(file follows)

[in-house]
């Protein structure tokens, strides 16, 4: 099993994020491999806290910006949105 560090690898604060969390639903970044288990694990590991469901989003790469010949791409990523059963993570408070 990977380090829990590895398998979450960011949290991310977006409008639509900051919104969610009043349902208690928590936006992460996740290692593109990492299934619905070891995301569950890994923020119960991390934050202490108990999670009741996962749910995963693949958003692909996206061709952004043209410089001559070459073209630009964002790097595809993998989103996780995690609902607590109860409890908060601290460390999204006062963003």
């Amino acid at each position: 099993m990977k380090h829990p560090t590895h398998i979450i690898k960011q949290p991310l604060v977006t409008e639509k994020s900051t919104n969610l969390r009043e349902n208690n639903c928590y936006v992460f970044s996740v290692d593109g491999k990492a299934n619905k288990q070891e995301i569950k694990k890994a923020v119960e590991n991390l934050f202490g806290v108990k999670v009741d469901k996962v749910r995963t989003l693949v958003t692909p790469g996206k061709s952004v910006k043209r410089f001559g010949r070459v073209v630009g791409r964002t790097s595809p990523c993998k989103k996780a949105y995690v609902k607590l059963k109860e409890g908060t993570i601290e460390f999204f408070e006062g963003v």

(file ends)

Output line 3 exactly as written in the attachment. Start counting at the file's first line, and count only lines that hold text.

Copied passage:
């Amino acid at each position: 099993m990977k380090h829990p560090t590895h398998i979450i690898k960011q949290p991310l604060v977006t409008e639509k994020s900051t919104n969610l969390r009043e349902n208690n639903c928590y936006v992460f970044s996740v290692d593109g491999k990492a299934n619905k288990q070891e995301i569950k694990k890994a923020v119960e590991n991390l934050f202490g806290v108990k999670v009741d469901k996962v749910r995963t989003l693949v958003t692909p790469g996206k061709s952004v910006k043209r410089f001559g010949r070459v073209v630009g791409r964002t790097s595809p990523c993998k989103k996780a949105y995690v609902k607590l059963k109860e409890g908060t993570i601290e460390f999204f408070e006062g963003v």